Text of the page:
Testing times ahead
But at least for those brokers adhering to the code, the move to statutory regulation should not be difficult. ‘Brokers doing things right now will not have to make too many changes,’ says Boulger. ‘If you have robust compliance now ‘ which you should do to meet existing voluntary regulation ‘ the degree of adjustment required to adapt to FSA regulation will be fairly limited. The brokers whose current compliance procedures are not adequate will be the ones who may find this proposal less palatable.’
Costs aside, while regulation is accepted in principle, brokers are still wary about how it will impact on their business. The consensus seems to be that the early days will be tough while legislation shakes itself down.
Whitehead says: ‘I’d like to see regulation and compliance move from being a philosophy to being a science. There is some possibility that the FSA will be more prescriptive than before. For example, Financial Options is setting up a new compliance system involving a huge amount of technology and is working hand in hand with the FSA, saying ‘tell us what you want and we’ll do it’. This is the first time that has happened, so I have some hope things will be a little clearer in the end.’
Boulger adds: ‘The FSA will be using the MCCB regulation as a starting point ‘ I don’t think the FSA has everything right and there are still issues in CP98 that need to be addressed, but not regulating advice was the biggest thing missing. Now it has put that right it can look at the other things that need addressing.’
There is a feeling, however, that advisers are fighters that won’t go down.
‘I don’t believe mortgage brokers will go to the wall under yet more regulation,’ says Whitehead. ‘Advisers have had to deal with ever-increasing amounts of compliance and I see no reason why mortgage brokers shouldn’t do the same thing. If smaller brokers are having difficulties then, I’m sorry, but adapt or die.’
The hard truth may therefore be that smaller brokers will have to get external support and sign up to a network.
‘The majority of honest small mortgage brokers are being forced to join networks,’ says Murdison. ‘There is no way the various lenders are going to try and make every broker they deal with compliant for just one mortgage deal. I can see I would be obliged to join some form of network just so that network can carry out the compliance and be responsible to the actual lenders.’
Boles, meanwhile, says that the change will lead to more specialisation. ‘The Mortgage Code has been beneficial because it has certainly forced a lot of advisers to leave mortgages to those who specialise in them. That will be moved forward with statutory regulation. It’s an opportunity for the bigger players in the market to consolidate. We have seen quite a few advisers coming to us and forming an alliance. While it is beneficial to us, we don’t want to think statutory regulation will drive decent mortgage brokers to the wall because of the bureaucracy. But that’s always the danger ‘ that it is implemented in a cumbersome way.’
For some time there have been calls for a representative body for mortgage brokers.
‘We need a unified voice speaking for IFAs and mortgage brokers because otherwise the lack of single identity seems to dissipate the message,’ says Whitehead.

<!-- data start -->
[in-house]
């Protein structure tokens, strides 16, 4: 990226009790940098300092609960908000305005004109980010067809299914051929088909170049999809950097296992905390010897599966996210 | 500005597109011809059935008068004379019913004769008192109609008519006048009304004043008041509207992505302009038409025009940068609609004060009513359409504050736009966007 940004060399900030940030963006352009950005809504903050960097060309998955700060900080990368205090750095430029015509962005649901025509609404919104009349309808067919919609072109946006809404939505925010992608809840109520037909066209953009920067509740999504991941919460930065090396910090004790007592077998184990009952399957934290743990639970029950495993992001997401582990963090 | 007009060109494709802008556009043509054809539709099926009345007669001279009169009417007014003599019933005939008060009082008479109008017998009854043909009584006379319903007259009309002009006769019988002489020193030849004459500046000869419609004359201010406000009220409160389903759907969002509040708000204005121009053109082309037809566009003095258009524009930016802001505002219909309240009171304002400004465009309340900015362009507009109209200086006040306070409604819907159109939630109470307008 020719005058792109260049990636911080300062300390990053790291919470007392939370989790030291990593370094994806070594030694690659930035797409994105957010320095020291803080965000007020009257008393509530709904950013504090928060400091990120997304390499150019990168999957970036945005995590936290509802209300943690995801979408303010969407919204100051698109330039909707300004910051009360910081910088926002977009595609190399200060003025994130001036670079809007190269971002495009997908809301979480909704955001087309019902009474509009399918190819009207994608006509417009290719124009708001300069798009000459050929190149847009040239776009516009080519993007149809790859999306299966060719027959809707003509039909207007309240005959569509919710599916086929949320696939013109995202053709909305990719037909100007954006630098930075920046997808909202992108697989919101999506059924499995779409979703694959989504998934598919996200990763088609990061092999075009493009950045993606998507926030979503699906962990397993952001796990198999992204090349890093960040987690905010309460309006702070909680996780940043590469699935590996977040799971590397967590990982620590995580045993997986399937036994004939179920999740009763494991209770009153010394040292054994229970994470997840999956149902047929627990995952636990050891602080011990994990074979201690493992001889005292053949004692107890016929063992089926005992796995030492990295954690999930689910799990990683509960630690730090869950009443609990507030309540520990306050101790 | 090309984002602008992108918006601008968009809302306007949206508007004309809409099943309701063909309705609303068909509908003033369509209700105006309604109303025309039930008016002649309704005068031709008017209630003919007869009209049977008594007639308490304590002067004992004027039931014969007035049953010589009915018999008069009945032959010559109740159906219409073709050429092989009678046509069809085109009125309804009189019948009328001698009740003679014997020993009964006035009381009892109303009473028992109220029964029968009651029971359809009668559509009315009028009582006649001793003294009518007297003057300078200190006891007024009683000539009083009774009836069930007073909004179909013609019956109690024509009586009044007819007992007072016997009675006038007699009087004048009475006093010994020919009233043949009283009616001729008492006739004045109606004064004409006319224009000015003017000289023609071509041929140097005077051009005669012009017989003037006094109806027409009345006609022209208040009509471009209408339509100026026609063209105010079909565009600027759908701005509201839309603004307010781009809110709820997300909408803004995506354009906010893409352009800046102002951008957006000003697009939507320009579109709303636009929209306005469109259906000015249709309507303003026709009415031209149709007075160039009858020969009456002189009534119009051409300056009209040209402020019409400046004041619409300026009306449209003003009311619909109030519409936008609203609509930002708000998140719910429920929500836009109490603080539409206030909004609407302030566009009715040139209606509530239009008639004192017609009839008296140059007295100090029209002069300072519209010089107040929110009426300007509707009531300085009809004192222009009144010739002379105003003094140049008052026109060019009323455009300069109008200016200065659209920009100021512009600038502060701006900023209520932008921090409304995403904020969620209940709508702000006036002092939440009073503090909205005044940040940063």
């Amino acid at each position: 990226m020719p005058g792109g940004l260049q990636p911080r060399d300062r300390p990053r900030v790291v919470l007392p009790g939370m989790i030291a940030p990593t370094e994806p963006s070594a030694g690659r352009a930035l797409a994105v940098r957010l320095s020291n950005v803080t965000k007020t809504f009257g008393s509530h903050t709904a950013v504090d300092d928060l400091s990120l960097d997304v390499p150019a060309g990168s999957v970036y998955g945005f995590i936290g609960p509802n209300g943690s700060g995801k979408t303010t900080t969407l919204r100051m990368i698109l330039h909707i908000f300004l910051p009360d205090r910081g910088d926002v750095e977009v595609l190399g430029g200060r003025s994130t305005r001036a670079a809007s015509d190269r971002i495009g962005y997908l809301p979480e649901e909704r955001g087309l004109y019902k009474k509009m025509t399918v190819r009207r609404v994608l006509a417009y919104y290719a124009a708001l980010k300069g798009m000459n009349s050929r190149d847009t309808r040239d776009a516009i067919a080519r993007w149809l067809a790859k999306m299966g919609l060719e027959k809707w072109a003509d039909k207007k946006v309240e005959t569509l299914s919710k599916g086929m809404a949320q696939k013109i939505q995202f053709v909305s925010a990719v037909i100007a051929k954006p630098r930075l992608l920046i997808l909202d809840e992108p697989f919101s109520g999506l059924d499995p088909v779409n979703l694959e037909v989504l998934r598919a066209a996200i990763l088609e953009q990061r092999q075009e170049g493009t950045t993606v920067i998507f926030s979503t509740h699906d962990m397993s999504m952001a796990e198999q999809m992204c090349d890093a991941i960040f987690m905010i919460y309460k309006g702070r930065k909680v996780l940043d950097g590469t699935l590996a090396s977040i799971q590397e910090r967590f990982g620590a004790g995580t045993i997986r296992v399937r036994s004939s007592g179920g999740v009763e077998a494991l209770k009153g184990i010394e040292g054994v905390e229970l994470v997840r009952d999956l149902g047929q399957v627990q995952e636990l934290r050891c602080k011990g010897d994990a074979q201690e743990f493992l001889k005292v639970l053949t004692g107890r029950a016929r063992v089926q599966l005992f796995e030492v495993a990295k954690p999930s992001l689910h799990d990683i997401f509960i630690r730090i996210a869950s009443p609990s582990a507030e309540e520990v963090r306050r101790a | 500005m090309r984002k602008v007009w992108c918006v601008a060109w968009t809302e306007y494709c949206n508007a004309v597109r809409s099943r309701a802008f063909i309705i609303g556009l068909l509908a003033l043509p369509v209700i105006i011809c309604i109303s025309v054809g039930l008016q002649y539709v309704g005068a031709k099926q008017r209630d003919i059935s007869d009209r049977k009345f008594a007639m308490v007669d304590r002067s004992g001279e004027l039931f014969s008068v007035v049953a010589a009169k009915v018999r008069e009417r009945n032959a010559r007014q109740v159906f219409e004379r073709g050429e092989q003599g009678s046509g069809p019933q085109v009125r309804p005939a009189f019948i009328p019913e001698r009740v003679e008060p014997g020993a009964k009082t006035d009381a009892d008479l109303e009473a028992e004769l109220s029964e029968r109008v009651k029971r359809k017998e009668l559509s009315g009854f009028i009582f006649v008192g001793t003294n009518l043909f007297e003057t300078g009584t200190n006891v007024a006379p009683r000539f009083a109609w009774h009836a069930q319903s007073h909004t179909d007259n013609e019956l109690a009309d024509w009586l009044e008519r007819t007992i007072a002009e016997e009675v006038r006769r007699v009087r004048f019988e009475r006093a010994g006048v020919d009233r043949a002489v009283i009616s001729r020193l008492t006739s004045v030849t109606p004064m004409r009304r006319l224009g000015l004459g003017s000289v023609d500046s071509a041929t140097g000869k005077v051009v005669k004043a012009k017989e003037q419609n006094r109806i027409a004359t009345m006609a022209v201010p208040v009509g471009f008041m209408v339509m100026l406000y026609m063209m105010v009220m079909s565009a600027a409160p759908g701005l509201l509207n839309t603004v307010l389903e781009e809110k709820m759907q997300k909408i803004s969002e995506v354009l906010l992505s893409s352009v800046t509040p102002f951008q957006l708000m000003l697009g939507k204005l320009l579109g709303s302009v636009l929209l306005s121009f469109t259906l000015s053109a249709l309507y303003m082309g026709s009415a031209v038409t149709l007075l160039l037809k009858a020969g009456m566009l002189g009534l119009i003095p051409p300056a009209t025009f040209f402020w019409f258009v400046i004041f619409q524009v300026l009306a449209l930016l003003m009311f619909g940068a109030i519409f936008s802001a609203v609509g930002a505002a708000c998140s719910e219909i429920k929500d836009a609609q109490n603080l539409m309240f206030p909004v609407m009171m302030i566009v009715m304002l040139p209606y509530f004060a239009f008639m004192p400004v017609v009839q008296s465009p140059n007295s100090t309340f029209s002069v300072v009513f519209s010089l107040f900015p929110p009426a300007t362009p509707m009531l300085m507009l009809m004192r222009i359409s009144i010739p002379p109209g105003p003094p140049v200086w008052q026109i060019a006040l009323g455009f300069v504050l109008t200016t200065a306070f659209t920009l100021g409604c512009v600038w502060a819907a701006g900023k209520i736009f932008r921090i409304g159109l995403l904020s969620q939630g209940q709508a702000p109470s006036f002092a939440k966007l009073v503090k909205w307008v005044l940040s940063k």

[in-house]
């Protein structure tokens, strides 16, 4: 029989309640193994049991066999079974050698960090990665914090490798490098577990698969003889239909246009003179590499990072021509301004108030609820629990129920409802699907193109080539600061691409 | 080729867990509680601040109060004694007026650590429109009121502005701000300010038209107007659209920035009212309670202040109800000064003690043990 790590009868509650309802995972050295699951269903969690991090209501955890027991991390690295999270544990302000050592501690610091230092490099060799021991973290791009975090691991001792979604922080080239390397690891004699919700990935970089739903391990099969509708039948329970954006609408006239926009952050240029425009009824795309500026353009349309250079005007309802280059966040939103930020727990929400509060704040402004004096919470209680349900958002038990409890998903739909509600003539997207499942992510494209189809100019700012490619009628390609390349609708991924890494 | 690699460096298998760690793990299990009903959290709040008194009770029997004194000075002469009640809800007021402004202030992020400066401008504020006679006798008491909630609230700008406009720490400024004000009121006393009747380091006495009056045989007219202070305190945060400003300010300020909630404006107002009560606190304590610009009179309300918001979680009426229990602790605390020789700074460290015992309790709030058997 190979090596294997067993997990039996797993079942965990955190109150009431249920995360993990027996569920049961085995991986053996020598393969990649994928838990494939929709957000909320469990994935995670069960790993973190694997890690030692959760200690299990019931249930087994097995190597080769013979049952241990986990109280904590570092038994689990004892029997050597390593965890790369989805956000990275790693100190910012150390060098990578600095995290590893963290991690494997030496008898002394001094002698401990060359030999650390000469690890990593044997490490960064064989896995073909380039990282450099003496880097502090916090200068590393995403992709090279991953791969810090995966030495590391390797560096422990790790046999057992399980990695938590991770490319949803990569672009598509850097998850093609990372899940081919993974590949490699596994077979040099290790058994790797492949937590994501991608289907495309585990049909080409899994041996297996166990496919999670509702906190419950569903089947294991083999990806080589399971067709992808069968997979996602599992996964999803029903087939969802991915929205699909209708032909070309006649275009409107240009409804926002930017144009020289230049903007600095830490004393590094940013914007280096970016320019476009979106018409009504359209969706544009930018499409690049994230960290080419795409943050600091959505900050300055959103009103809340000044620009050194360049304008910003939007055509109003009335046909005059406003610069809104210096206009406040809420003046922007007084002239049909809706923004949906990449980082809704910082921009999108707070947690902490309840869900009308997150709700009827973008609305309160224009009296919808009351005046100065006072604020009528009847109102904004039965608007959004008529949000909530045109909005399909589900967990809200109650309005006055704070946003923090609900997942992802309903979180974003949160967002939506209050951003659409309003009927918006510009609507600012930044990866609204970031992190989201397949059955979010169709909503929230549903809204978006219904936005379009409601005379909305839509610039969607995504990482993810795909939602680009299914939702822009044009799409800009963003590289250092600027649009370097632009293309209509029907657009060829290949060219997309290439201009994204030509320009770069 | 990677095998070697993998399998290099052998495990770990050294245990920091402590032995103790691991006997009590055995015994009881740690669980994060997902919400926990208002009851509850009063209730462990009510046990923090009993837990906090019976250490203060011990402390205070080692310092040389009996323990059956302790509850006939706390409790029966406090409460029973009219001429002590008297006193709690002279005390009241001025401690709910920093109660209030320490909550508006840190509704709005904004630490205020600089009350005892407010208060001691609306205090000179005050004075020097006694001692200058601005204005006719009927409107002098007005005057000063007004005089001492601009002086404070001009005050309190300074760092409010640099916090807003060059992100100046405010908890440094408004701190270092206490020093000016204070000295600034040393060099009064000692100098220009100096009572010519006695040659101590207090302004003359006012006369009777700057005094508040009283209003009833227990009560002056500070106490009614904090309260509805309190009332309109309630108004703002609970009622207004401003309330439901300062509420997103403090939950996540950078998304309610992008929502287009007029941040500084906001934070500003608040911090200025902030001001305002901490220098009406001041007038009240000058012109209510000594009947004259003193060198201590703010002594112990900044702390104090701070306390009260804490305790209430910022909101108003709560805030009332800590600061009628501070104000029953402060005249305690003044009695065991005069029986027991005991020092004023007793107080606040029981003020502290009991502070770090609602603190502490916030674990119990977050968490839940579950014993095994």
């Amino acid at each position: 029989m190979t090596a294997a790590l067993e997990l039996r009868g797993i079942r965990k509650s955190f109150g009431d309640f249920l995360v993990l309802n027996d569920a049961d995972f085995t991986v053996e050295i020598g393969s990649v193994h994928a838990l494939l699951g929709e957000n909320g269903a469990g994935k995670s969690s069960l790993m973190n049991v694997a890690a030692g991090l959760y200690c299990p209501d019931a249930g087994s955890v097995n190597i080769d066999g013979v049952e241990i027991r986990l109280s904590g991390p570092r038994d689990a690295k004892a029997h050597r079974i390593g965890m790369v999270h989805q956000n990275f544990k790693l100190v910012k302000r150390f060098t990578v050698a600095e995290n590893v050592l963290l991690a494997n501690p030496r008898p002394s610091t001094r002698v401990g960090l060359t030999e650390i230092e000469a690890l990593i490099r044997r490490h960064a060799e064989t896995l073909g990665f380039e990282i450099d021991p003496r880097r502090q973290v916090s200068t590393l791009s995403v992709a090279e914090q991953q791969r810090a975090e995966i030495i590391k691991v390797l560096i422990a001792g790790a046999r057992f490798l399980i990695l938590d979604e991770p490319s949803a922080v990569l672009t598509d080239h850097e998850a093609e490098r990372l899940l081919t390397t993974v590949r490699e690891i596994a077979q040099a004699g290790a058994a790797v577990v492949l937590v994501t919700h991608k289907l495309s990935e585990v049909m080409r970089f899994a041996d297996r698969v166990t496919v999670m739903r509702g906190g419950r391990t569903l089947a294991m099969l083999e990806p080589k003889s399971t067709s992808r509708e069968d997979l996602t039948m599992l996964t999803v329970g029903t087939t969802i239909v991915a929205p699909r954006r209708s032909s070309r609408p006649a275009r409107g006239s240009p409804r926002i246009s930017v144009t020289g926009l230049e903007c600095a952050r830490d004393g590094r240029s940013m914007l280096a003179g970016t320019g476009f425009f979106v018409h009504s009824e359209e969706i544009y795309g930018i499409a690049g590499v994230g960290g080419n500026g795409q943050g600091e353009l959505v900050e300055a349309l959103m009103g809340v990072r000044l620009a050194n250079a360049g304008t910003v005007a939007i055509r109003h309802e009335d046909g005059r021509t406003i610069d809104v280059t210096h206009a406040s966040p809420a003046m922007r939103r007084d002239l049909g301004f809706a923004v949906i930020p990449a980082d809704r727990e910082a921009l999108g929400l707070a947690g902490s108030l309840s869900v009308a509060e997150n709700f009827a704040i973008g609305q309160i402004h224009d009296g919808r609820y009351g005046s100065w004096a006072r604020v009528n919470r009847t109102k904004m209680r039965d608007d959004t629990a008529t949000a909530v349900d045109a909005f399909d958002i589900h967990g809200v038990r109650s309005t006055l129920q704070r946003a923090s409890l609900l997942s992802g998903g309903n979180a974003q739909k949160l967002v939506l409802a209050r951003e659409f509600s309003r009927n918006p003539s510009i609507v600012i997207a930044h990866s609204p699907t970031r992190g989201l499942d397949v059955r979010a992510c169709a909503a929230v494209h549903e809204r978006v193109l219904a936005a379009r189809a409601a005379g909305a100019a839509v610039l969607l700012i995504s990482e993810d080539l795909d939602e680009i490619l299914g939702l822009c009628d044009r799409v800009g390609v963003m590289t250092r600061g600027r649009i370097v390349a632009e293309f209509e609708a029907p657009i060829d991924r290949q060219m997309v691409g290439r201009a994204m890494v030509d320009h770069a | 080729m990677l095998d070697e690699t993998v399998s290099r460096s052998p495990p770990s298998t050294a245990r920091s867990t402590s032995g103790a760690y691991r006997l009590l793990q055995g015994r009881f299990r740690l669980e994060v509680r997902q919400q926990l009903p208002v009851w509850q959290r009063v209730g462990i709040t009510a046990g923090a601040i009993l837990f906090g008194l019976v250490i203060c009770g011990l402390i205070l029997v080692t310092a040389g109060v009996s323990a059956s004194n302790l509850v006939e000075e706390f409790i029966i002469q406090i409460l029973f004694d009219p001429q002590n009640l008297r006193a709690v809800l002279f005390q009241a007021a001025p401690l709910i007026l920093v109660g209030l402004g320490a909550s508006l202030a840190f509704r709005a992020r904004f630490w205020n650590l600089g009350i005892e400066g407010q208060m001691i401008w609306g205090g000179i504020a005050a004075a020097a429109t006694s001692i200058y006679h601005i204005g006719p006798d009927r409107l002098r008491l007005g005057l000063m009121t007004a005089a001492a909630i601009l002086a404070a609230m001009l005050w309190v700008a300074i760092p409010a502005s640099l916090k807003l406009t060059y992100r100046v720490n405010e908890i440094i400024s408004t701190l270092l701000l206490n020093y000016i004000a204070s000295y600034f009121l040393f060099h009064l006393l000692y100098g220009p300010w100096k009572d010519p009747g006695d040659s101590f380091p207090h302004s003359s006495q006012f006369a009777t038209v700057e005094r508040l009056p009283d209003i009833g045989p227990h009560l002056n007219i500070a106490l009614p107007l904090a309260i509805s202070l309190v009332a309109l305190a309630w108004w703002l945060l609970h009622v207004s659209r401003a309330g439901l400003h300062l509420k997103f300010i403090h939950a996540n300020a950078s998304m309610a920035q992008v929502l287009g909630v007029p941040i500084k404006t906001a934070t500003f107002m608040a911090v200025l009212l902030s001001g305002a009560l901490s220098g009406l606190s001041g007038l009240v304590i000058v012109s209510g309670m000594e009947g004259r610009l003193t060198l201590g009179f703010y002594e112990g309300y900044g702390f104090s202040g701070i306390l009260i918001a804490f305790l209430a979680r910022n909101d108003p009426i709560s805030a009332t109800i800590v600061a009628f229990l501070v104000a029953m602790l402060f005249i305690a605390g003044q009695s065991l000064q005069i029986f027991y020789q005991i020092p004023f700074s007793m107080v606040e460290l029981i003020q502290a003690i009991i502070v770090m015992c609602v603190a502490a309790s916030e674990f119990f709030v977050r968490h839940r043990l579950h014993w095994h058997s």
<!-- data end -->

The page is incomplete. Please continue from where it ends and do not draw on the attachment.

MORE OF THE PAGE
Clifford agrees but makes the point: ‘Any such body must separate commercial activity from political lobbying. It shouldn’t also try to be a network and deal with providers for its members, that confuses it with a mortgage club. It would have to be dedicated to lobbying members and government and looking after the industry.’
Unfortunately for NAMBA, there are doubts over whether what this body is offering is the right thing.
‘NAMBA seems to be stuttering to get started,’ says Boles. ‘It doesn’t seem to have a life of its own yet and it has got to get itself sorted out before it can claim to be speaking for anybody.
But launching a trade body may not be as easy as it sounds. Boles adds: ‘The difficulty is getting everyone to agree what form a trade body should take. There is the fear any trade body is an excuse to gobble up fees. It might be costly and we don’t know what we’re going to get from it.’
Another candidate rumoured for the job has been the MCCB, but this was before the Treasury’s December announcement. Now the MCCB will have a continuing role until N3, which currently looks set for early 2004.
‘For the MCCB to turn itself into a trade body in the short term is probably now more difficult,’ says Boulger. ‘But it is important that there is a trade body and now there have been moves to set one up, whether or not NAMBA forms the basis for it, I think there will be something set up this year. It is probably more important for the small to medium-sized brokers because the larger brokers will probably find it easier to make their voices heard.’
Mortgage regulation is one of those unusual situations where you could think there’s a lot of grumbling going on when, in fact, if you listen carefully the grumbles aren’t actually about the matter but the means. The FSA should take note of the positive reaction in the industry. If it keeps its promise to watch the cost/benefit ratios, work with the brokers and then acknowledge their comments ‘ they should all get on like a house on fire.
Brokers welcome greater consumer protection, but state that mortgage complaints are few and far between.
Brokers adhering to the code should not find the move to regulation difficult, but smaller firms may look to networks for support.
Statutory regulation is to prompt the formation of a broker trade body that can lobby Government on brokers’ behalf.